When Your Family’s Lost a Loved One ~ A Book Review

When Your Family’s Lost a Loved One ~ A Book Review

Having finally got a few days to myself, I am disciplining myself to start working my way through the mound of unread books on my bookshelves. One of these books is When Your Family’s Lost a Loved One: Finding Hope Together  written by David and Nancy Guthrie and published by Focus on the Family.

N Guthrie book

Nancy and David Guthrie have one surviving son and they buried two children in infancy due to a genetic condition called Zellweger Syndrome . This is the kind of book that you could keep within reach for the first two or three years after a family bereavement, for all family members to dip in and out of, as they feel able. It is relatively easy to read, and very helpful. Nancy is a gifted writer and speaker. I was so blessed to have been able to hear her speak live in Belfast, last year, at the Irish Women’s Convention.

This book covers every aspect of family grief; such as preserving the marriage relationship, parenting grieving children, surviving holidays, displaying photographs and belongings of the person who has died, dealing with ‘well-wishers’, holding on to your faith, all discussed in a realistic and practical way.

The book also features interviews with others who have experienced different types of grief, such as the loss of a spouse, a parent or the loss of an older child to suicide.

This book is written from a faith perspective but in a sensitive way – we aren’t expected to smile and be happy just because our loved one is in a better place.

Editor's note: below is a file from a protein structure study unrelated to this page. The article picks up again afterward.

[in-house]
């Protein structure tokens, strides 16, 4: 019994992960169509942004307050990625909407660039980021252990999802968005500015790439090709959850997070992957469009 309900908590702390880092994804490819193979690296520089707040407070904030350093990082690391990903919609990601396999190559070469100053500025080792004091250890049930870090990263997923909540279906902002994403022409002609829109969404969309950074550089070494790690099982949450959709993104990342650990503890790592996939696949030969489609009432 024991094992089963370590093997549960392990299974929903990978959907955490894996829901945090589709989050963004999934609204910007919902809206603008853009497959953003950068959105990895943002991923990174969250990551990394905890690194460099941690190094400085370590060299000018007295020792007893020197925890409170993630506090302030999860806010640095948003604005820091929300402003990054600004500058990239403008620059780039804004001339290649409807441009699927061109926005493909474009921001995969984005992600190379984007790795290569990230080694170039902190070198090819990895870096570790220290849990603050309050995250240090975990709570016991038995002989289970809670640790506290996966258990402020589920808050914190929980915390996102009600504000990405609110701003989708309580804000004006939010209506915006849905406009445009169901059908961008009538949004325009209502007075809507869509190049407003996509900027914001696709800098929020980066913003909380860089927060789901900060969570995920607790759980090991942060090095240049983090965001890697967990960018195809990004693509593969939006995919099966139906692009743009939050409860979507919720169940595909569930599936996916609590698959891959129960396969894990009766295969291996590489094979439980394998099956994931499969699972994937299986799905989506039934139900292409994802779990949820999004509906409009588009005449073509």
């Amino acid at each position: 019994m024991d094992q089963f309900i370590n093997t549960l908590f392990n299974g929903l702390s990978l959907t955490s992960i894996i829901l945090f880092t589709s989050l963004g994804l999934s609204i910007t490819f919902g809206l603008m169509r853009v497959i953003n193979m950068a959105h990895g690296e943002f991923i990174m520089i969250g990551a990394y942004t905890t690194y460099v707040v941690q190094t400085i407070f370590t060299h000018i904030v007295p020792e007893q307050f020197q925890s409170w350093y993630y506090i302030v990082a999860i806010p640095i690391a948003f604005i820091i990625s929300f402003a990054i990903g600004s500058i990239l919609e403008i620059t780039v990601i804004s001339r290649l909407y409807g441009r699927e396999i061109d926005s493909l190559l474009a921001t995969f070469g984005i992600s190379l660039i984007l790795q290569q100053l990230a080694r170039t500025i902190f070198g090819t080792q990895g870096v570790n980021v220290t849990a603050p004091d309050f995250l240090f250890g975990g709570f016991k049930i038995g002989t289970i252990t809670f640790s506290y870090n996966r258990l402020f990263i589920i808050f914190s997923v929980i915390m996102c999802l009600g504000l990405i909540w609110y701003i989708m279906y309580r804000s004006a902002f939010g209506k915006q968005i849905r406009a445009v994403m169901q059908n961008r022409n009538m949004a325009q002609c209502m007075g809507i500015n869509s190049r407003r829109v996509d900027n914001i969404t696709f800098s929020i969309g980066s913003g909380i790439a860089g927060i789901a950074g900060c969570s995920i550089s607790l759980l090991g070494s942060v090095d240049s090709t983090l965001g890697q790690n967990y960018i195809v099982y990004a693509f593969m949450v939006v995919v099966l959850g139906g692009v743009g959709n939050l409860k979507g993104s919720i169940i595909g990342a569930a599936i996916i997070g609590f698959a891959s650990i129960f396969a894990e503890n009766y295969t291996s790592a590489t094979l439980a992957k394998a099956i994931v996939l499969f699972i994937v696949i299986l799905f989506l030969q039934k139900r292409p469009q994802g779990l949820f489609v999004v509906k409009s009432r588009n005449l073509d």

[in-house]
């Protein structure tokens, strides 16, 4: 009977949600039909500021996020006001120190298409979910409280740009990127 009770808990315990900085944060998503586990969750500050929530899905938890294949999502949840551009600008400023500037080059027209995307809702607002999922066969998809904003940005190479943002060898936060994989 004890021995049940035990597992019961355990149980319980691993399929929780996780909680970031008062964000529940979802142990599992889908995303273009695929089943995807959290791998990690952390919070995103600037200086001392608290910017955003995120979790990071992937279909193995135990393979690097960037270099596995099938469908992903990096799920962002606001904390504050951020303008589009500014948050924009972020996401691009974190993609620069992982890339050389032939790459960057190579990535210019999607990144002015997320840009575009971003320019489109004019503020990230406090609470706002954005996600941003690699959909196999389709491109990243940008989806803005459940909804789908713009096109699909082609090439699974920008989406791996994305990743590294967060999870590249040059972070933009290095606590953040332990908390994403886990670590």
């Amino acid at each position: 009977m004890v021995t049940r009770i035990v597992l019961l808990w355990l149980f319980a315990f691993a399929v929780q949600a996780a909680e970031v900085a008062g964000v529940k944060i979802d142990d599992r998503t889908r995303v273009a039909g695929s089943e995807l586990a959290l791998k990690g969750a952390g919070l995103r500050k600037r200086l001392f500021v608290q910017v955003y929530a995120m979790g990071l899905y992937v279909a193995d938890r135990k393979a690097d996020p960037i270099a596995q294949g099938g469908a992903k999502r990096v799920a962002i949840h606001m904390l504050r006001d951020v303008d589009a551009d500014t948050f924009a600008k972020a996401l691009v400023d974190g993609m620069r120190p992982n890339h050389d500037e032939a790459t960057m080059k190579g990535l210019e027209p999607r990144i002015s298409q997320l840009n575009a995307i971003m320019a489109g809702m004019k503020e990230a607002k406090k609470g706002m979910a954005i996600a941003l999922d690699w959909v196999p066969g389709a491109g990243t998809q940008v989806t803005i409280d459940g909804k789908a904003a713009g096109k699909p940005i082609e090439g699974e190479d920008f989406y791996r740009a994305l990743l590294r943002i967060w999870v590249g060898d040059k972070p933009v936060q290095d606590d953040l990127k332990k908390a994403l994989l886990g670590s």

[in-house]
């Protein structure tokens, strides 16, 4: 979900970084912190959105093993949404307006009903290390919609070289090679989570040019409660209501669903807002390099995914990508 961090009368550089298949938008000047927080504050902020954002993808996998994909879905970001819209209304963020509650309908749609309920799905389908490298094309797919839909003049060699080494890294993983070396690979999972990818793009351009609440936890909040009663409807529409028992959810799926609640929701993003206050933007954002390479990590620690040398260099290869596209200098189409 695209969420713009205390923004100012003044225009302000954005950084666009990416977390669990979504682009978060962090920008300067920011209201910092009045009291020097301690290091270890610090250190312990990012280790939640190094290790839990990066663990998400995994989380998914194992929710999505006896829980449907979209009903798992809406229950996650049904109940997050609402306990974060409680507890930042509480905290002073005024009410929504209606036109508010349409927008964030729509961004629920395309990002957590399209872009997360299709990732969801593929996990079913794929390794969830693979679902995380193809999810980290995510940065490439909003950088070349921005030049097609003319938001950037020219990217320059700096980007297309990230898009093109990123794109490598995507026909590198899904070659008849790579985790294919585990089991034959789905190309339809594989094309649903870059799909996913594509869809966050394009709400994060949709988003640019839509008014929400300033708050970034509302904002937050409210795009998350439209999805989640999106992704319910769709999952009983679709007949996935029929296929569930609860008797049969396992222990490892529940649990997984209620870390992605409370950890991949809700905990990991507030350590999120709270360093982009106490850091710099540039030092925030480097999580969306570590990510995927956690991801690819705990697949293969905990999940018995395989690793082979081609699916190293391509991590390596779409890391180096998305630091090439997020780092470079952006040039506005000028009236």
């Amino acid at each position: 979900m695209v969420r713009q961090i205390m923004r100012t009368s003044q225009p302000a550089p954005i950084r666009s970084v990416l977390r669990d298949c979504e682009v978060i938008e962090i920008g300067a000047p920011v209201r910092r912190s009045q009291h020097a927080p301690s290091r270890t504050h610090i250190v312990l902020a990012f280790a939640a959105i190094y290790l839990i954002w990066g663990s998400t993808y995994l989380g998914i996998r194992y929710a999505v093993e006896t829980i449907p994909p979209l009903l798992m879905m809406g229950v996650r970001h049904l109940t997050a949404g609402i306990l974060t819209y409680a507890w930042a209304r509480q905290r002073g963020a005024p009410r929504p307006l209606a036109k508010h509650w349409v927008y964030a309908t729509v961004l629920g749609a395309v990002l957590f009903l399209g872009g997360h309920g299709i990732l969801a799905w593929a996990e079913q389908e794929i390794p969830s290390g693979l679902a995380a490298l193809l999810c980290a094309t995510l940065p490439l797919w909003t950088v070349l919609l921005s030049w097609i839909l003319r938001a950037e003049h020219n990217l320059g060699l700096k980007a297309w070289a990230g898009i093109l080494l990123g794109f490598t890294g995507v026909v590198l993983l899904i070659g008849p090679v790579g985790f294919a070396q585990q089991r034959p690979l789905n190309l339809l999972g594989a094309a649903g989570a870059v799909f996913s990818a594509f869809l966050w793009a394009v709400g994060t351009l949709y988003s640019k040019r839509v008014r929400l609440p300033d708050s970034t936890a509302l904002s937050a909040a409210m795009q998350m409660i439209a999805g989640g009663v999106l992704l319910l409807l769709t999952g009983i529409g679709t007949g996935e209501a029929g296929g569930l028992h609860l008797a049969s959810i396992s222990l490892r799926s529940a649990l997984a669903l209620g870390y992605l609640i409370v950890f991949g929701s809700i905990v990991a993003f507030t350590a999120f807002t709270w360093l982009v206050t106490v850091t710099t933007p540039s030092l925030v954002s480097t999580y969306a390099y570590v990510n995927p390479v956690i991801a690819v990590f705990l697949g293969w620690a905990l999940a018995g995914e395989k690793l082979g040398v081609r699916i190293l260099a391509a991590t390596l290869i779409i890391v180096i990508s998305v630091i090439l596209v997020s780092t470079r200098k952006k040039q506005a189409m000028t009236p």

The closing chapter is entitled ‘Going On‘ and here Nancy writes:

“There comes a time in our grief that we realise we have to figure out how to keep on living, how to incorporate the loss into our lives. We want to feel normal again, to feel joy again. But even entertaining that prospect feels like a betrayal of the person who is gone……..If we choose to let go of the pain, or at least let it become manageable, it doesn’t mean we love the one we’ve lost any less. And it doesn’t mean that person’s life was any less significant or meaningful or that we will forget. Perhaps it’s not so much that we let go of our grief, but that we give our grief permission to lessen its grip on us.”

I have read several of Nancy’s books and always find them to be sensitive, helpful and easy to read. This book would make an excellent gift for any family who are seeking to navigate their way through grief in the context of a strong Christian faith. Nancy closes with the words:

Your loss has given you a new appreciation for life – and a new anticipation of eternity.

A discussion guide to use with this book is available here.

Holding on to Hope in my Life

Holding on to Hope in my Life

As I alluded to in my blog post The Struggle, I’ve found the past few weeks especially difficult, for several reasons:

  • The fact that I am doing a part-time university course along with working part-time, means that I simply don’t have time to access my usual sources of emotional support. My university course does however finish at the end of November (next month).
  • October was the month that Leah found the most difficult during her illness. A lot of very difficult things happened in October 2013.